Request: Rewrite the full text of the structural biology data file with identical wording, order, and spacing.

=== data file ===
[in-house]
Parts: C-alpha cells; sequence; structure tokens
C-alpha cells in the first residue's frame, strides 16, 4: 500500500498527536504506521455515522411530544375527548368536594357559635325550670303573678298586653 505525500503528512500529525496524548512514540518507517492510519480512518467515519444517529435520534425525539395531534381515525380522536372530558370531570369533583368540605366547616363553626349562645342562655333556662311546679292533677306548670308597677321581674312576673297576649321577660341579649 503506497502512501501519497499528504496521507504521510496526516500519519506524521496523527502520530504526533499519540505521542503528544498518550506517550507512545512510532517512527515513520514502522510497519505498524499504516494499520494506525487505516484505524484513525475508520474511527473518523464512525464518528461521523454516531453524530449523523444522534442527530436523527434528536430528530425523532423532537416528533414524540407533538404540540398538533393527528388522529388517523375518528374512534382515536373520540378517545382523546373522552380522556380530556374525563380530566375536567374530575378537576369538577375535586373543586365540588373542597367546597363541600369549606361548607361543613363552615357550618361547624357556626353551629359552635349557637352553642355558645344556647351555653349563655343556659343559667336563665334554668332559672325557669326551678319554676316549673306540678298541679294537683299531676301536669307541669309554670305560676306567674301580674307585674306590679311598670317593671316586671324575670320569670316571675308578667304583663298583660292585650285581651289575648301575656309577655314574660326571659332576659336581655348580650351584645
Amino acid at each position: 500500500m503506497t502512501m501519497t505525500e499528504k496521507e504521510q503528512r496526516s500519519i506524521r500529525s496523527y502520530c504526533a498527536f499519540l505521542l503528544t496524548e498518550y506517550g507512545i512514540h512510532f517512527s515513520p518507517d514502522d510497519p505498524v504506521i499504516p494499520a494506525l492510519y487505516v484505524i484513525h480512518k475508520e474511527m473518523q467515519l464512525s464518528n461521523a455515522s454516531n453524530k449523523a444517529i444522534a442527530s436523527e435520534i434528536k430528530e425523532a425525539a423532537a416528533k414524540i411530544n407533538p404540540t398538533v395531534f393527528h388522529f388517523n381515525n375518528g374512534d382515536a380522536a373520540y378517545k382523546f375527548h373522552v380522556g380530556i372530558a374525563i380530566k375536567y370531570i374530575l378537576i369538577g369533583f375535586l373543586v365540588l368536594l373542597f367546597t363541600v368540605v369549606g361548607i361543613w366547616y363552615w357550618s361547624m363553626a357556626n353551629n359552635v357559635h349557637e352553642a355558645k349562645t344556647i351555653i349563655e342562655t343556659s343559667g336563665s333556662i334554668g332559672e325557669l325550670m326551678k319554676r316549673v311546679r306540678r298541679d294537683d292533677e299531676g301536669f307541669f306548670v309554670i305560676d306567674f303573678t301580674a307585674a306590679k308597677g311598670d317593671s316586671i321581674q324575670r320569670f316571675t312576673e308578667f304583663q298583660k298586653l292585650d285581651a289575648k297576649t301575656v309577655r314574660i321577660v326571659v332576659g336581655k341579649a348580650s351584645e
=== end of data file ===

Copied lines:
[in-house]
Parts: C-alpha cells; sequence; structure tokens
C-alpha cells in the first residue's frame, strides 16, 4: 500500500498527536504506521455515522411530544375527548368536594357559635325550670303573678298586653 505525500503528512500529525496524548512514540518507517492510519480512518467515519444517529435520534425525539395531534381515525380522536372530558370531570369533583368540605366547616363553626349562645342562655333556662311546679292533677306548670308597677321581674312576673297576649321577660341579649 503506497502512501501519497499528504496521507504521510496526516500519519506524521496523527502520530504526533499519540505521542503528544498518550506517550507512545512510532517512527515513520514502522510497519505498524499504516494499520494506525487505516484505524484513525475508520474511527473518523464512525464518528461521523454516531453524530449523523444522534442527530436523527434528536430528530425523532423532537416528533414524540407533538404540540398538533393527528388522529388517523375518528374512534382515536373520540378517545382523546373522552380522556380530556374525563380530566375536567374530575378537576369538577375535586373543586365540588373542597367546597363541600369549606361548607361543613363552615357550618361547624357556626353551629359552635349557637352553642355558645344556647351555653349563655343556659343559667336563665334554668332559672325557669326551678319554676316549673306540678298541679294537683299531676301536669307541669309554670305560676306567674301580674307585674306590679311598670317593671316586671324575670320569670316571675308578667304583663298583660292585650285581651289575648301575656309577655314574660326571659332576659336581655348580650351584645
Amino acid at each position: 500500500m503506497t502512501m501519497t505525500e499528504k496521507e504521510q503528512r496526516s500519519i506524521r500529525s496523527y502520530c504526533a498527536f499519540l505521542l503528544t496524548e498518550y506517550g507512545i512514540h512510532f517512527s515513520p518507517d514502522d510497519p505498524v504506521i499504516p494499520a494506525l492510519y487505516v484505524i484513525h480512518k475508520e474511527m473518523q467515519l464512525s464518528n461521523a455515522s454516531n453524530k449523523a444517529i444522534a442527530s436523527e435520534i434528536k430528530e425523532a425525539a423532537a416528533k414524540i411530544n407533538p404540540t398538533v395531534f393527528h388522529f388517523n381515525n375518528g374512534d382515536a380522536a373520540y378517545k382523546f375527548h373522552v380522556g380530556i372530558a374525563i380530566k375536567y370531570i374530575l378537576i369538577g369533583f375535586l373543586v365540588l368536594l373542597f367546597t363541600v368540605v369549606g361548607i361543613w366547616y363552615w357550618s361547624m363553626a357556626n353551629n359552635v357559635h349557637e352553642a355558645k349562645t344556647i351555653i349563655e342562655t343556659s343559667g336563665s333556662i334554668g332559672e325557669l325550670m326551678k319554676r316549673v311546679r306540678r298541679d294537683d292533677e299531676g301536669f307541669f306548670v309554670i305560676d306567674f303573678t301580674a307585674a306590679k308597677g311598670d317593671s316586671i321581674q324575670r320569670f316571675t312576673e308578667f304583663q298583660k298586653l292585650d285581651a289575648k297576649t301575656v309577655r314574660i321577660v326571659v332576659g336581655k341579649a348580650s351584645e